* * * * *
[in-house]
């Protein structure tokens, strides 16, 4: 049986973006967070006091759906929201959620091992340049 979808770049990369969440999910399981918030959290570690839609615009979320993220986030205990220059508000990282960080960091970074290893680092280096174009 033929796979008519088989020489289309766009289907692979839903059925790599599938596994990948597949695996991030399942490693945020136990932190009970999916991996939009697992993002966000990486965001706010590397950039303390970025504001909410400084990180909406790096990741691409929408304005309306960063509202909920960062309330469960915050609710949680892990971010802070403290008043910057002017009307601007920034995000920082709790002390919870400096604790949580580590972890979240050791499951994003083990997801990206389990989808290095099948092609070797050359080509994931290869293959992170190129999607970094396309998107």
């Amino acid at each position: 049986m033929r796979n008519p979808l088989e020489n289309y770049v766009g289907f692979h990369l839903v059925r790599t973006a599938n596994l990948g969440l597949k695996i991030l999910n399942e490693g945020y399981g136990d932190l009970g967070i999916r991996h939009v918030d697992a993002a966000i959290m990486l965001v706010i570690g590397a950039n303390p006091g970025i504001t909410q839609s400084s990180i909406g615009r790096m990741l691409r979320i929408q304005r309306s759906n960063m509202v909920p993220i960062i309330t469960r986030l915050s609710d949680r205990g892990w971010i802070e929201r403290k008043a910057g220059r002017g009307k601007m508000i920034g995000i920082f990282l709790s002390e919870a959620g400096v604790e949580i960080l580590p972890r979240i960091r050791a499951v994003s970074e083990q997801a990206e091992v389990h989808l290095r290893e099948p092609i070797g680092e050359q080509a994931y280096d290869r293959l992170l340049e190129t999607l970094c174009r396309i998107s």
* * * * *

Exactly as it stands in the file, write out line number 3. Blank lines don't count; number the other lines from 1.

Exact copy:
């Amino acid at each position: 049986m033929r796979n008519p979808l088989e020489n289309y770049v766009g289907f692979h990369l839903v059925r790599t973006a599938n596994l990948g969440l597949k695996i991030l999910n399942e490693g945020y399981g136990d932190l009970g967070i999916r991996h939009v918030d697992a993002a966000i959290m990486l965001v706010i570690g590397a950039n303390p006091g970025i504001t909410q839609s400084s990180i909406g615009r790096m990741l691409r979320i929408q304005r309306s759906n960063m509202v909920p993220i960062i309330t469960r986030l915050s609710d949680r205990g892990w971010i802070e929201r403290k008043a910057g220059r002017g009307k601007m508000i920034g995000i920082f990282l709790s002390e919870a959620g400096v604790e949580i960080l580590p972890r979240i960091r050791a499951v994003s970074e083990q997801a990206e091992v389990h989808l290095r290893e099948p092609i070797g680092e050359q080509a994931y280096d290869r293959l992170l340049e190129t999607l970094c174009r396309i998107s």